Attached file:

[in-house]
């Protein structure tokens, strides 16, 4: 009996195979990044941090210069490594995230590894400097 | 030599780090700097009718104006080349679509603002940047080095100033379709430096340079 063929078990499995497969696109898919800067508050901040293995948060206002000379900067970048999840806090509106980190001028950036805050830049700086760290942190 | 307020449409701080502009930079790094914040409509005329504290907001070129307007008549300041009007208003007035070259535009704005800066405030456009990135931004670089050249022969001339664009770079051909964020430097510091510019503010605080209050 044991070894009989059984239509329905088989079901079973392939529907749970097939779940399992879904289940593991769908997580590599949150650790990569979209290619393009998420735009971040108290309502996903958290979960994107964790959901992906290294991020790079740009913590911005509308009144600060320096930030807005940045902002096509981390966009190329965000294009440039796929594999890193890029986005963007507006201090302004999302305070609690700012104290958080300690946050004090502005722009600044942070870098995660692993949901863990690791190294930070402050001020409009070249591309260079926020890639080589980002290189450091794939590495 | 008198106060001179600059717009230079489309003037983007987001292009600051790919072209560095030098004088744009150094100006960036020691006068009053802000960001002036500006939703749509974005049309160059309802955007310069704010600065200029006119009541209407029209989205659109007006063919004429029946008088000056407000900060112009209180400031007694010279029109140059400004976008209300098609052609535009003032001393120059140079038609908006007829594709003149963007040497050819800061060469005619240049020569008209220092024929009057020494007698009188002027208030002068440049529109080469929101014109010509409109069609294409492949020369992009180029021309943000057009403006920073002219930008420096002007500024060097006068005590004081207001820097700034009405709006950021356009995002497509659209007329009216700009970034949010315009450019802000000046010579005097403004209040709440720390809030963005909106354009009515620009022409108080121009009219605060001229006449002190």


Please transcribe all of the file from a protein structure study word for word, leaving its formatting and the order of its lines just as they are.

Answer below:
[in-house]
């Protein structure tokens, strides 16, 4: 009996195979990044941090210069490594995230590894400097 | 030599780090700097009718104006080349679509603002940047080095100033379709430096340079 063929078990499995497969696109898919800067508050901040293995948060206002000379900067970048999840806090509106980190001028950036805050830049700086760290942190 | 307020449409701080502009930079790094914040409509005329504290907001070129307007008549300041009007208003007035070259535009704005800066405030456009990135931004670089050249022969001339664009770079051909964020430097510091510019503010605080209050 044991070894009989059984239509329905088989079901079973392939529907749970097939779940399992879904289940593991769908997580590599949150650790990569979209290619393009998420735009971040108290309502996903958290979960994107964790959901992906290294991020790079740009913590911005509308009144600060320096930030807005940045902002096509981390966009190329965000294009440039796929594999890193890029986005963007507006201090302004999302305070609690700012104290958080300690946050004090502005722009600044942070870098995660692993949901863990690791190294930070402050001020409009070249591309260079926020890639080589980002290189450091794939590495 | 008198106060001179600059717009230079489309003037983007987001292009600051790919072209560095030098004088744009150094100006960036020691006068009053802000960001002036500006939703749509974005049309160059309802955007310069704010600065200029006119009541209407029209989205659109007006063919004429029946008088000056407000900060112009209180400031007694010279029109140059400004976008209300098609052609535009003032001393120059140079038609908006007829594709003149963007040497050819800061060469005619240049020569008209220092024929009057020494007698009188002027208030002068440049529109080469929101014109010509409109069609294409492949020369992009180029021309943000057009403006920073002219930008420096002007500024060097006068005590004081207001820097700034009405709006950021356009995002497509659209007329009216700009970034949010315009450019802000000046010579005097403004209040709440720390809030963005909106354009009515620009022409108080121009009219605060001229006449002190």